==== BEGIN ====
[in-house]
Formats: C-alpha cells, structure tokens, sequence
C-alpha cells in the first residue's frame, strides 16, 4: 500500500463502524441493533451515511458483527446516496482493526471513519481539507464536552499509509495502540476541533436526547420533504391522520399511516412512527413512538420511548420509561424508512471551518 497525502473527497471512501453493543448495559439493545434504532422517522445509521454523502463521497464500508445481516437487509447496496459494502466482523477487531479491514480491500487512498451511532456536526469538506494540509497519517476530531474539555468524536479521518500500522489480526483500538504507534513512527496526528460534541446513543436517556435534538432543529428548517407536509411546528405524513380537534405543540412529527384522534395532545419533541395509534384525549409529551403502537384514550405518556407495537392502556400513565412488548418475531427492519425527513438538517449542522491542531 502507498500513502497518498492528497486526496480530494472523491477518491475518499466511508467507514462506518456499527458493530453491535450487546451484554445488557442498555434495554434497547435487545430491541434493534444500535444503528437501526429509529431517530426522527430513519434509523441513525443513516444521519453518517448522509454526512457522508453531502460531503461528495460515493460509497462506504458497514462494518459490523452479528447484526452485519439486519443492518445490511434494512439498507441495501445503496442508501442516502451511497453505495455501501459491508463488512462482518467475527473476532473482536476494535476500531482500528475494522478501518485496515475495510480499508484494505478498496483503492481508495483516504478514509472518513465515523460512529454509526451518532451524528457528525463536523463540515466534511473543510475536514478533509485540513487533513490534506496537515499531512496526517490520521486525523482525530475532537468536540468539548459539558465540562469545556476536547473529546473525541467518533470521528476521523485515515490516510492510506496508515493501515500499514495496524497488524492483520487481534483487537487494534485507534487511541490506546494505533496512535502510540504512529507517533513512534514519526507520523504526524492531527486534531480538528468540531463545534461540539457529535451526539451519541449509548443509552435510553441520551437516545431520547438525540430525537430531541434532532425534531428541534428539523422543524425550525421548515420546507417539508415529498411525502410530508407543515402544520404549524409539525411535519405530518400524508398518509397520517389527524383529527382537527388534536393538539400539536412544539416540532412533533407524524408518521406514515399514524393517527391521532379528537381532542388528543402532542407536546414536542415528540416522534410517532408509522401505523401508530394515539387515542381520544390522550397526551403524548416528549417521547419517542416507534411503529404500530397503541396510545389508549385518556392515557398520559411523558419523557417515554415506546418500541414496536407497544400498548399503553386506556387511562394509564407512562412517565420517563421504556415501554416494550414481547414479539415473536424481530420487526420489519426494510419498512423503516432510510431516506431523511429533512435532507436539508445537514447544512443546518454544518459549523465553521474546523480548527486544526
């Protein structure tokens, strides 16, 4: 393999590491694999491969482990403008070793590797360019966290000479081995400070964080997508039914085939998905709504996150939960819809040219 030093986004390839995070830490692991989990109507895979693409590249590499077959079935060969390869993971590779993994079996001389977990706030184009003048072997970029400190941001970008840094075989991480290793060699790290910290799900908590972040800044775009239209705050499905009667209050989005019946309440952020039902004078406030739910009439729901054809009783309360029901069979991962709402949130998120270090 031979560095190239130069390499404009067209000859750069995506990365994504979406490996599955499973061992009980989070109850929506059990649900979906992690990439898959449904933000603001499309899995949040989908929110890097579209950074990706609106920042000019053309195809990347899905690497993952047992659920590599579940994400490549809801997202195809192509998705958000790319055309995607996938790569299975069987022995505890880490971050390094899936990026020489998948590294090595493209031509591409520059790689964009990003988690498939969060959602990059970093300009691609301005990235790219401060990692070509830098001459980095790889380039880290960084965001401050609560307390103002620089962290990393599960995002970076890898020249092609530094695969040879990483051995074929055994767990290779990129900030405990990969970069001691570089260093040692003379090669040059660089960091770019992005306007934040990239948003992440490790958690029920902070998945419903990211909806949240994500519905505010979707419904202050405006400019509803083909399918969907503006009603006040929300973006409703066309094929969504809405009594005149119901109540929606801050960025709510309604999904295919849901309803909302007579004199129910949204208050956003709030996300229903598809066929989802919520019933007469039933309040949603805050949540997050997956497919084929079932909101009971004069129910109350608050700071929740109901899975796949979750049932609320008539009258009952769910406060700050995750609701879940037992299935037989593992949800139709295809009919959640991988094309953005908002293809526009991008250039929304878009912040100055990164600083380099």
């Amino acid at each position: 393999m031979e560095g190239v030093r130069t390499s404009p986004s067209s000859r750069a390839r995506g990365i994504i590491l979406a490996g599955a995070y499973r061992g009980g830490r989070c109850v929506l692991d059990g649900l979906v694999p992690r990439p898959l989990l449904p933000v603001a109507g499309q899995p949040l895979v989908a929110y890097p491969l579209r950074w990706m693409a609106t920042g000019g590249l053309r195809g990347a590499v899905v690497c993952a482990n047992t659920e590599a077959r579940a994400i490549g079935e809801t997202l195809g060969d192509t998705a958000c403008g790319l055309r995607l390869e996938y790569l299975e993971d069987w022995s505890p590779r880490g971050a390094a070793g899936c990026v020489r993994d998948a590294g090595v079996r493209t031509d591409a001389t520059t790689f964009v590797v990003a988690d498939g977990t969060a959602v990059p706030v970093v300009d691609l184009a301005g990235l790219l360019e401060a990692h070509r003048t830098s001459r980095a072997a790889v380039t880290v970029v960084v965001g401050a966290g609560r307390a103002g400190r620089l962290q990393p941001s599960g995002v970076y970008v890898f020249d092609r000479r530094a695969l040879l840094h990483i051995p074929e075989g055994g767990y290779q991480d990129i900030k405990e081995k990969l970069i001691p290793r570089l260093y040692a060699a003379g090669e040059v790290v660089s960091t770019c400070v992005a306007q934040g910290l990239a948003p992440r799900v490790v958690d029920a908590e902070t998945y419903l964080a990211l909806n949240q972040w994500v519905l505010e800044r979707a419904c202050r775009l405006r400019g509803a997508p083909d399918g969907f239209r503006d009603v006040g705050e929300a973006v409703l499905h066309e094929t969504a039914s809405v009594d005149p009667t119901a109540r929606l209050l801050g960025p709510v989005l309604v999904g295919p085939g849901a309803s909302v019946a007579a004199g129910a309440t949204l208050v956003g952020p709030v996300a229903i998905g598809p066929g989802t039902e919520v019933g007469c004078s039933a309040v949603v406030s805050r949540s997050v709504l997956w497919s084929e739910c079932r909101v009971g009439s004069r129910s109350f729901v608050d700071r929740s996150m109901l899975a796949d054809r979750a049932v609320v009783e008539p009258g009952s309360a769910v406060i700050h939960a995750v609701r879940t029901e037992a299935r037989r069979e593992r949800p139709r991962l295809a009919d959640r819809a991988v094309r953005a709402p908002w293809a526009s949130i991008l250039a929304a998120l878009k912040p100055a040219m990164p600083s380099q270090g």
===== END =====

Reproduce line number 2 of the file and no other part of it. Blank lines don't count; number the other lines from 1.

Formats: C-alpha cells, structure tokens, sequence